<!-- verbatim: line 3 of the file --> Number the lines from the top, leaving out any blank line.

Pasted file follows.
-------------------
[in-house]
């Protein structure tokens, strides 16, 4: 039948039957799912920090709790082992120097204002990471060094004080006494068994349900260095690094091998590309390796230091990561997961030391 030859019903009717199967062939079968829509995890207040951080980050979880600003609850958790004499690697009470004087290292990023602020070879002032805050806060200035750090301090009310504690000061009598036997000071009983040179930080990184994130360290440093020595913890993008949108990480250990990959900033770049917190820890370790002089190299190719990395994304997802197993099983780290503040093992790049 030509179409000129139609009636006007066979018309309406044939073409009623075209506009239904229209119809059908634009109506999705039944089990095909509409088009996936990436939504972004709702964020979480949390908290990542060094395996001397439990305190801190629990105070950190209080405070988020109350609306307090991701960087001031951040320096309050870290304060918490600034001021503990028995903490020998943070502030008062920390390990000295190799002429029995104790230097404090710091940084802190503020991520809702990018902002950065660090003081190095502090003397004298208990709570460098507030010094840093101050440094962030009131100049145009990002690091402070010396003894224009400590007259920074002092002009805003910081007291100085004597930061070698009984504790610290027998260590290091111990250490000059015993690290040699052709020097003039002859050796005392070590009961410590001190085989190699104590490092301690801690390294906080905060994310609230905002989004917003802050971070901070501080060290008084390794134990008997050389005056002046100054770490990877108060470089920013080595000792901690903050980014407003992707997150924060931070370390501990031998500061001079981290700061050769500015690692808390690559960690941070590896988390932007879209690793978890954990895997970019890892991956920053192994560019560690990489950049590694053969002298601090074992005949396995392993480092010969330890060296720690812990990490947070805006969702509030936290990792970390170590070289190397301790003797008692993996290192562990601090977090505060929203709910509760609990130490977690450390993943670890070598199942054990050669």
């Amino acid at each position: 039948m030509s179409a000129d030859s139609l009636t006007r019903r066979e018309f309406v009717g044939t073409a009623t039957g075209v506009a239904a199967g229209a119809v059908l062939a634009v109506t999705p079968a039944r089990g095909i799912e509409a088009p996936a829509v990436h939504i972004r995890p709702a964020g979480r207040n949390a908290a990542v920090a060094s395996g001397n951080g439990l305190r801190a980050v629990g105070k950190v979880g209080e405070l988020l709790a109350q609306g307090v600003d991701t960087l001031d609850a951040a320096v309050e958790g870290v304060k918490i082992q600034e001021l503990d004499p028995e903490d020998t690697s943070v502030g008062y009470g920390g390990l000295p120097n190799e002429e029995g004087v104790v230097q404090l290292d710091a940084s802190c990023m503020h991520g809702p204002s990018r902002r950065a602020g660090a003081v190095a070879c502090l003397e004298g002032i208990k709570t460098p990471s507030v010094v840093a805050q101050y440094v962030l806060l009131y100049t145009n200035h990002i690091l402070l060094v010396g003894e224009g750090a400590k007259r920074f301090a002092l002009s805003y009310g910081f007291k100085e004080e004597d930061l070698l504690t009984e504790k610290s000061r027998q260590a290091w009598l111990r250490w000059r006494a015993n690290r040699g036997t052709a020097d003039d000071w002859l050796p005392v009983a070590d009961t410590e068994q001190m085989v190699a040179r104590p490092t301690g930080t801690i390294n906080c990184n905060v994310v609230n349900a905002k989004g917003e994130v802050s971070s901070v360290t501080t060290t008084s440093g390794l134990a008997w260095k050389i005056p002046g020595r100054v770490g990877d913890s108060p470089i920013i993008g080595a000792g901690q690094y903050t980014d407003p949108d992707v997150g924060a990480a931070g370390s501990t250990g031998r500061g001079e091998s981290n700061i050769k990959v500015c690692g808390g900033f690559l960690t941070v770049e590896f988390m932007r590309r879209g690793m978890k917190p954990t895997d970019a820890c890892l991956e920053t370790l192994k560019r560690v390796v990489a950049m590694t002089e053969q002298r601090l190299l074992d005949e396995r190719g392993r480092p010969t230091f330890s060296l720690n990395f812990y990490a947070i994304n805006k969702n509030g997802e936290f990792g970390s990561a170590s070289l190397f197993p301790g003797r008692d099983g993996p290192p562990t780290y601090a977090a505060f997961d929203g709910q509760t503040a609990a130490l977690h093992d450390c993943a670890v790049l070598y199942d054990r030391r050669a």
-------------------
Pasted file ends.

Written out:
């Amino acid at each position: 039948m030509s179409a000129d030859s139609l009636t006007r019903r066979e018309f309406v009717g044939t073409a009623t039957g075209v506009a239904a199967g229209a119809v059908l062939a634009v109506t999705p079968a039944r089990g095909i799912e509409a088009p996936a829509v990436h939504i972004r995890p709702a964020g979480r207040n949390a908290a990542v920090a060094s395996g001397n951080g439990l305190r801190a980050v629990g105070k950190v979880g209080e405070l988020l709790a109350q609306g307090v600003d991701t960087l001031d609850a951040a320096v309050e958790g870290v304060k918490i082992q600034e001021l503990d004499p028995e903490d020998t690697s943070v502030g008062y009470g920390g390990l000295p120097n190799e002429e029995g004087v104790v230097q404090l290292d710091a940084s802190c990023m503020h991520g809702p204002s990018r902002r950065a602020g660090a003081v190095a070879c502090l003397e004298g002032i208990k709570t460098p990471s507030v010094v840093a805050q101050y440094v962030l806060l009131y100049t145009n200035h990002i690091l402070l060094v010396g003894e224009g750090a400590k007259r920074f301090a002092l002009s805003y009310g910081f007291k100085e004080e004597d930061l070698l504690t009984e504790k610290s000061r027998q260590a290091w009598l111990r250490w000059r006494a015993n690290r040699g036997t052709a020097d003039d000071w002859l050796p005392v009983a070590d009961t410590e068994q001190m085989v190699a040179r104590p490092t301690g930080t801690i390294n906080c990184n905060v994310v609230n349900a905002k989004g917003e994130v802050s971070s901070v360290t501080t060290t008084s440093g390794l134990a008997w260095k050389i005056p002046g020595r100054v770490g990877d913890s108060p470089i920013i993008g080595a000792g901690q690094y903050t980014d407003p949108d992707v997150g924060a990480a931070g370390s501990t250990g031998r500061g001079e091998s981290n700061i050769k990959v500015c690692g808390g900033f690559l960690t941070v770049e590896f988390m932007r590309r879209g690793m978890k917190p954990t895997d970019a820890c890892l991956e920053t370790l192994k560019r560690v390796v990489a950049m590694t002089e053969q002298r601090l190299l074992d005949e396995r190719g392993r480092p010969t230091f330890s060296l720690n990395f812990y990490a947070i994304n805006k969702n509030g997802e936290f990792g970390s990561a170590s070289l190397f197993p301790g003797r008692d099983g993996p290192p562990t780290y601090a977090a505060f997961d929203g709910q509760t503040a609990a130490l977690h093992d450390c993943a670890v790049l070598y199942d054990r030391r050669a």